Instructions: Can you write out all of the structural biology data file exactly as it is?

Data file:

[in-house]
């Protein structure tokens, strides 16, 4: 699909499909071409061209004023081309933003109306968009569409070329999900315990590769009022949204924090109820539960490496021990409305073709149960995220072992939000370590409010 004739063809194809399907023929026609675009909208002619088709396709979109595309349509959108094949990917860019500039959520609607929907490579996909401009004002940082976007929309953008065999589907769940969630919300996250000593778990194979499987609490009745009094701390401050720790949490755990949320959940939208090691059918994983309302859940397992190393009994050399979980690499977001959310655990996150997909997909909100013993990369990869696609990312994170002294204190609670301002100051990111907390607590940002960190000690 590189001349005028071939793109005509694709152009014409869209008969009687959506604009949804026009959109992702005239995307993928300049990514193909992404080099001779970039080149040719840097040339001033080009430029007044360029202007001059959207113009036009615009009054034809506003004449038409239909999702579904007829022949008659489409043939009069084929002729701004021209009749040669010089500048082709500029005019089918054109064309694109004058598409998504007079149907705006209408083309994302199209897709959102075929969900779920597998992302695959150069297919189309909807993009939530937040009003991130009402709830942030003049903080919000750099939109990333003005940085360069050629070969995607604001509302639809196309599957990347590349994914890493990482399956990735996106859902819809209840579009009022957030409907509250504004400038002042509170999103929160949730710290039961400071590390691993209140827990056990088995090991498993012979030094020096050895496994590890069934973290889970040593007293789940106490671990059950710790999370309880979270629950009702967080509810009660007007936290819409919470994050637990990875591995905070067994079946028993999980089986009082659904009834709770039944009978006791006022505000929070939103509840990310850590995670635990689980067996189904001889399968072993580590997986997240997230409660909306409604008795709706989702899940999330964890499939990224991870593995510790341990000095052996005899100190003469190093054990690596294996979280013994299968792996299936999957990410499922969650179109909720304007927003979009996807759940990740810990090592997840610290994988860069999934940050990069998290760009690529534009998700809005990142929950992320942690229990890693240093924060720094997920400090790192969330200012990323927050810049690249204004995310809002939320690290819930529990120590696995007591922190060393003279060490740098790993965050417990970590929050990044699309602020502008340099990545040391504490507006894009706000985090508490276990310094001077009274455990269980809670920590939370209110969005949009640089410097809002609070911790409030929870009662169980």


[in-house]
């Protein structure tokens, strides 16, 4: 699909499909071409061209004023081309933003109306968009569409070329999900315990590769009022949204924090109820539960490496021990409305073709149960995220072992939000370590409010 004739063809194809399907023929026609675009909208002619088709396709979109595309349509959108094949990917860019500039959520609607929907490579996909401009004002940082976007929309953008065999589907769940969630919300996250000593778990194979499987609490009745009094701390401050720790949490755990949320959940939208090691059918994983309302859940397992190393009994050399979980690499977001959310655990996150997909997909909100013993990369990869696609990312994170002294204190609670301002100051990111907390607590940002960190000690 590189001349005028071939793109005509694709152009014409869209008969009687959506604009949804026009959109992702005239995307993928300049990514193909992404080099001779970039080149040719840097040339001033080009430029007044360029202007001059959207113009036009615009009054034809506003004449038409239909999702579904007829022949008659489409043939009069084929002729701004021209009749040669010089500048082709500029005019089918054109064309694109004058598409998504007079149907705006209408083309994302199209897709959102075929969900779920597998992302695959150069297919189309909807993009939530937040009003991130009402709830942030003049903080919000750099939109990333003005940085360069050629070969995607604001509302639809196309599957990347590349994914890493990482399956990735996106859902819809209840579009009022957030409907509250504004400038002042509170999103929160949730710290039961400071590390691993209140827990056990088995090991498993012979030094020096050895496994590890069934973290889970040593007293789940106490671990059950710790999370309880979270629950009702967080509810009660007007936290819409919470994050637990990875591995905070067994079946028993999980089986009082659904009834709770039944009978006791006022505000929070939103509840990310850590995670635990689980067996189904001889399968072993580590997986997240997230409660909306409604008795709706989702899940999330964890499939990224991870593995510790341990000095052996005899100190003469190093054990690596294996979280013994299968792996299936999957990410499922969650179109909720304007927003979009996807759940990740810990090592997840610290994988860069999934940050990069998290760009690529534009998700809005990142929950992320942690229990890693240093924060720094997920400090790192969330200012990323927050810049690249204004995310809002939320690290819930529990120590696995007591922190060393003279060490740098790993965050417990970590929050990044699309602020502008340099990545040391504490507006894009706000985090508490276990310094001077009274455990269980809670920590939370209110969005949009640089410097809002609070911790409030929870009662169980």